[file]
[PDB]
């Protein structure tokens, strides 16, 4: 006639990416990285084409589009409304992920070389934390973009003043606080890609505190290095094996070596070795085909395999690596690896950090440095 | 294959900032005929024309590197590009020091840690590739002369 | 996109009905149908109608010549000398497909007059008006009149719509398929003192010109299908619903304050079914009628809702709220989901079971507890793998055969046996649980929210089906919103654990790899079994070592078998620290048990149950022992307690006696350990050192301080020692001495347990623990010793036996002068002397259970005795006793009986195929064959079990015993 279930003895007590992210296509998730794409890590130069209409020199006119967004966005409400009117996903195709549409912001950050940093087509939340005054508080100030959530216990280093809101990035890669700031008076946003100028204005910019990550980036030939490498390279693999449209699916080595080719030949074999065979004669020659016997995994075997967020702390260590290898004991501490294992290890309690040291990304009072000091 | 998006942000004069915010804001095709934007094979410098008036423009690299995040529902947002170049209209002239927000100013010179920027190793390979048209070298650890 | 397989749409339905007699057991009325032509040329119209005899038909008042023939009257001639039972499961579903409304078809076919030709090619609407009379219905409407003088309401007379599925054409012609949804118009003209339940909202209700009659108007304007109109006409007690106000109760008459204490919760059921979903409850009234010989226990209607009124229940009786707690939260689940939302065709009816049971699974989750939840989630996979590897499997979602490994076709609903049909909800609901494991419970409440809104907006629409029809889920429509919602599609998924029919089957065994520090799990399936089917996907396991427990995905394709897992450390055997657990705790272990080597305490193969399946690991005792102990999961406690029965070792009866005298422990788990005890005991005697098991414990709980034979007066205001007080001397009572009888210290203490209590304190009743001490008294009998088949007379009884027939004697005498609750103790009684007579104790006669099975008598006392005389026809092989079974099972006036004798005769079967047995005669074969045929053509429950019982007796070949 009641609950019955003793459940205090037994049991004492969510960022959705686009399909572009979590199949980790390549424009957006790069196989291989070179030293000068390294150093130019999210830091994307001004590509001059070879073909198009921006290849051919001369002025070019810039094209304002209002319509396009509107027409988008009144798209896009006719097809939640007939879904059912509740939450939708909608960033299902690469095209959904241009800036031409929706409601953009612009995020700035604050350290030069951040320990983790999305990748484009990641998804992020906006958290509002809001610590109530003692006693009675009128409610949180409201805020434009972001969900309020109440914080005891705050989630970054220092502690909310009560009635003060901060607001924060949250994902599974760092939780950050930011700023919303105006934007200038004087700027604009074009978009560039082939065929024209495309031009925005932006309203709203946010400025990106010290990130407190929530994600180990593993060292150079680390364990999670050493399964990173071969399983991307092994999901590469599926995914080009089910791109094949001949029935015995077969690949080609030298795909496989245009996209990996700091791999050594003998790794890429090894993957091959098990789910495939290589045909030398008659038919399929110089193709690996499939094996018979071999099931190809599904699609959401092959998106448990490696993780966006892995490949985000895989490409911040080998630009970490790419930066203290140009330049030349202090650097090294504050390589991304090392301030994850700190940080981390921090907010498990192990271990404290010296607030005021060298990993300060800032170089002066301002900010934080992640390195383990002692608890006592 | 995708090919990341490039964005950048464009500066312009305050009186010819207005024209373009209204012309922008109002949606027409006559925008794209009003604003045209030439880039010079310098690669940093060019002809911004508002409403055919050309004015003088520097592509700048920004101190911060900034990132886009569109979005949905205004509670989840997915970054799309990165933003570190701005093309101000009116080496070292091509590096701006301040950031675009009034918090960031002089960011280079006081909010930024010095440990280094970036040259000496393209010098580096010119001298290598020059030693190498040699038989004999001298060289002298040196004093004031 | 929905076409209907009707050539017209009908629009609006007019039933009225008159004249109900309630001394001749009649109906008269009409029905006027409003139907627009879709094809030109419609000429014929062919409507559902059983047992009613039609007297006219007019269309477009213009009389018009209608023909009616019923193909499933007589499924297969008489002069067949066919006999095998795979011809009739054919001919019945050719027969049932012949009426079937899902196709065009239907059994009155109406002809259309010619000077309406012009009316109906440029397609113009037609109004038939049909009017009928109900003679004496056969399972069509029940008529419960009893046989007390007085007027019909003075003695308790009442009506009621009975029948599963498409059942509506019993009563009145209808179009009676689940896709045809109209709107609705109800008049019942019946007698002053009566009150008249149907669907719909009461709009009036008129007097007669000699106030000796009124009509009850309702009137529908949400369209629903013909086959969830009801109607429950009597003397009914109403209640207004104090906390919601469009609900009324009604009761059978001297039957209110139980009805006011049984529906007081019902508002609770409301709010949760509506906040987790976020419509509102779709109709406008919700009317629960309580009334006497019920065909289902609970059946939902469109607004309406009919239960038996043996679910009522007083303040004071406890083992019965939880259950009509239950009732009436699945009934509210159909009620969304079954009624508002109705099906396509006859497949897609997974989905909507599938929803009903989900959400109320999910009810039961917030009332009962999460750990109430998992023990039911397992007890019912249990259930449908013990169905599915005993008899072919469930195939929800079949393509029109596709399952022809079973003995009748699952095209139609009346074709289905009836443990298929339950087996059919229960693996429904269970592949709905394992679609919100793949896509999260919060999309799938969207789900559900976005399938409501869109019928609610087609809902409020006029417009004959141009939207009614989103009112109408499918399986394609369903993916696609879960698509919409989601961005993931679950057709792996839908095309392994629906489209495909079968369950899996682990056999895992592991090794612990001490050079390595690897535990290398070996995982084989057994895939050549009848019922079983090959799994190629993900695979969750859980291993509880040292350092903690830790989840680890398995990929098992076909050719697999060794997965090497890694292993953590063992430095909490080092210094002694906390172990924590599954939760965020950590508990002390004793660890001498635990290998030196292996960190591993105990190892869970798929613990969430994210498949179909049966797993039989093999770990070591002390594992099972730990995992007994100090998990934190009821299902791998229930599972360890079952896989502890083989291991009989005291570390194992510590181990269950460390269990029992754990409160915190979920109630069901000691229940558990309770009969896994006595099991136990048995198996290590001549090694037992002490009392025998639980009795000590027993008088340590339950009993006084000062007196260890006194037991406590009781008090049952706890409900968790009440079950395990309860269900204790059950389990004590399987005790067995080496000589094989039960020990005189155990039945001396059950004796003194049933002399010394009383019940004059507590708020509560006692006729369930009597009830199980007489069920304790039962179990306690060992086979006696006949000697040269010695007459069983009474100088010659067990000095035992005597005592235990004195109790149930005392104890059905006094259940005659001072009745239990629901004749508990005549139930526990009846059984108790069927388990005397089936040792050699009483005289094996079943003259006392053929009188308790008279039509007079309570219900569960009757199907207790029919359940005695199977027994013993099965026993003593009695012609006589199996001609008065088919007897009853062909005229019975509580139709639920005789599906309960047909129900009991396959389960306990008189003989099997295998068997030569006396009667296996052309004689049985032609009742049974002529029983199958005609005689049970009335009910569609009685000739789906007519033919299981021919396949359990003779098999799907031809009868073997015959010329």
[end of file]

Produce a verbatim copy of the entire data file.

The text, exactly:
[PDB]
């Protein structure tokens, strides 16, 4: 006639990416990285084409589009409304992920070389934390973009003043606080890609505190290095094996070596070795085909395999690596690896950090440095 | 294959900032005929024309590197590009020091840690590739002369 | 996109009905149908109608010549000398497909007059008006009149719509398929003192010109299908619903304050079914009628809702709220989901079971507890793998055969046996649980929210089906919103654990790899079994070592078998620290048990149950022992307690006696350990050192301080020692001495347990623990010793036996002068002397259970005795006793009986195929064959079990015993 279930003895007590992210296509998730794409890590130069209409020199006119967004966005409400009117996903195709549409912001950050940093087509939340005054508080100030959530216990280093809101990035890669700031008076946003100028204005910019990550980036030939490498390279693999449209699916080595080719030949074999065979004669020659016997995994075997967020702390260590290898004991501490294992290890309690040291990304009072000091 | 998006942000004069915010804001095709934007094979410098008036423009690299995040529902947002170049209209002239927000100013010179920027190793390979048209070298650890 | 397989749409339905007699057991009325032509040329119209005899038909008042023939009257001639039972499961579903409304078809076919030709090619609407009379219905409407003088309401007379599925054409012609949804118009003209339940909202209700009659108007304007109109006409007690106000109760008459204490919760059921979903409850009234010989226990209607009124229940009786707690939260689940939302065709009816049971699974989750939840989630996979590897499997979602490994076709609903049909909800609901494991419970409440809104907006629409029809889920429509919602599609998924029919089957065994520090799990399936089917996907396991427990995905394709897992450390055997657990705790272990080597305490193969399946690991005792102990999961406690029965070792009866005298422990788990005890005991005697098991414990709980034979007066205001007080001397009572009888210290203490209590304190009743001490008294009998088949007379009884027939004697005498609750103790009684007579104790006669099975008598006392005389026809092989079974099972006036004798005769079967047995005669074969045929053509429950019982007796070949 009641609950019955003793459940205090037994049991004492969510960022959705686009399909572009979590199949980790390549424009957006790069196989291989070179030293000068390294150093130019999210830091994307001004590509001059070879073909198009921006290849051919001369002025070019810039094209304002209002319509396009509107027409988008009144798209896009006719097809939640007939879904059912509740939450939708909608960033299902690469095209959904241009800036031409929706409601953009612009995020700035604050350290030069951040320990983790999305990748484009990641998804992020906006958290509002809001610590109530003692006693009675009128409610949180409201805020434009972001969900309020109440914080005891705050989630970054220092502690909310009560009635003060901060607001924060949250994902599974760092939780950050930011700023919303105006934007200038004087700027604009074009978009560039082939065929024209495309031009925005932006309203709203946010400025990106010290990130407190929530994600180990593993060292150079680390364990999670050493399964990173071969399983991307092994999901590469599926995914080009089910791109094949001949029935015995077969690949080609030298795909496989245009996209990996700091791999050594003998790794890429090894993957091959098990789910495939290589045909030398008659038919399929110089193709690996499939094996018979071999099931190809599904699609959401092959998106448990490696993780966006892995490949985000895989490409911040080998630009970490790419930066203290140009330049030349202090650097090294504050390589991304090392301030994850700190940080981390921090907010498990192990271990404290010296607030005021060298990993300060800032170089002066301002900010934080992640390195383990002692608890006592 | 995708090919990341490039964005950048464009500066312009305050009186010819207005024209373009209204012309922008109002949606027409006559925008794209009003604003045209030439880039010079310098690669940093060019002809911004508002409403055919050309004015003088520097592509700048920004101190911060900034990132886009569109979005949905205004509670989840997915970054799309990165933003570190701005093309101000009116080496070292091509590096701006301040950031675009009034918090960031002089960011280079006081909010930024010095440990280094970036040259000496393209010098580096010119001298290598020059030693190498040699038989004999001298060289002298040196004093004031 | 929905076409209907009707050539017209009908629009609006007019039933009225008159004249109900309630001394001749009649109906008269009409029905006027409003139907627009879709094809030109419609000429014929062919409507559902059983047992009613039609007297006219007019269309477009213009009389018009209608023909009616019923193909499933007589499924297969008489002069067949066919006999095998795979011809009739054919001919019945050719027969049932012949009426079937899902196709065009239907059994009155109406002809259309010619000077309406012009009316109906440029397609113009037609109004038939049909009017009928109900003679004496056969399972069509029940008529419960009893046989007390007085007027019909003075003695308790009442009506009621009975029948599963498409059942509506019993009563009145209808179009009676689940896709045809109209709107609705109800008049019942019946007698002053009566009150008249149907669907719909009461709009009036008129007097007669000699106030000796009124009509009850309702009137529908949400369209629903013909086959969830009801109607429950009597003397009914109403209640207004104090906390919601469009609900009324009604009761059978001297039957209110139980009805006011049984529906007081019902508002609770409301709010949760509506906040987790976020419509509102779709109709406008919700009317629960309580009334006497019920065909289902609970059946939902469109607004309406009919239960038996043996679910009522007083303040004071406890083992019965939880259950009509239950009732009436699945009934509210159909009620969304079954009624508002109705099906396509006859497949897609997974989905909507599938929803009903989900959400109320999910009810039961917030009332009962999460750990109430998992023990039911397992007890019912249990259930449908013990169905599915005993008899072919469930195939929800079949393509029109596709399952022809079973003995009748699952095209139609009346074709289905009836443990298929339950087996059919229960693996429904269970592949709905394992679609919100793949896509999260919060999309799938969207789900559900976005399938409501869109019928609610087609809902409020006029417009004959141009939207009614989103009112109408499918399986394609369903993916696609879960698509919409989601961005993931679950057709792996839908095309392994629906489209495909079968369950899996682990056999895992592991090794612990001490050079390595690897535990290398070996995982084989057994895939050549009848019922079983090959799994190629993900695979969750859980291993509880040292350092903690830790989840680890398995990929098992076909050719697999060794997965090497890694292993953590063992430095909490080092210094002694906390172990924590599954939760965020950590508990002390004793660890001498635990290998030196292996960190591993105990190892869970798929613990969430994210498949179909049966797993039989093999770990070591002390594992099972730990995992007994100090998990934190009821299902791998229930599972360890079952896989502890083989291991009989005291570390194992510590181990269950460390269990029992754990409160915190979920109630069901000691229940558990309770009969896994006595099991136990048995198996290590001549090694037992002490009392025998639980009795000590027993008088340590339950009993006084000062007196260890006194037991406590009781008090049952706890409900968790009440079950395990309860269900204790059950389990004590399987005790067995080496000589094989039960020990005189155990039945001396059950004796003194049933002399010394009383019940004059507590708020509560006692006729369930009597009830199980007489069920304790039962179990306690060992086979006696006949000697040269010695007459069983009474100088010659067990000095035992005597005592235990004195109790149930005392104890059905006094259940005659001072009745239990629901004749508990005549139930526990009846059984108790069927388990005397089936040792050699009483005289094996079943003259006392053929009188308790008279039509007079309570219900569960009757199907207790029919359940005695199977027994013993099965026993003593009695012609006589199996001609008065088919007897009853062909005229019975509580139709639920005789599906309960047909129900009991396959389960306990008189003989099997295998068997030569006396009667296996052309004689049985032609009742049974002529029983199958005609005689049970009335009910569609009685000739789906007519033919299981021919396949359990003779098999799907031809009868073997015959010329």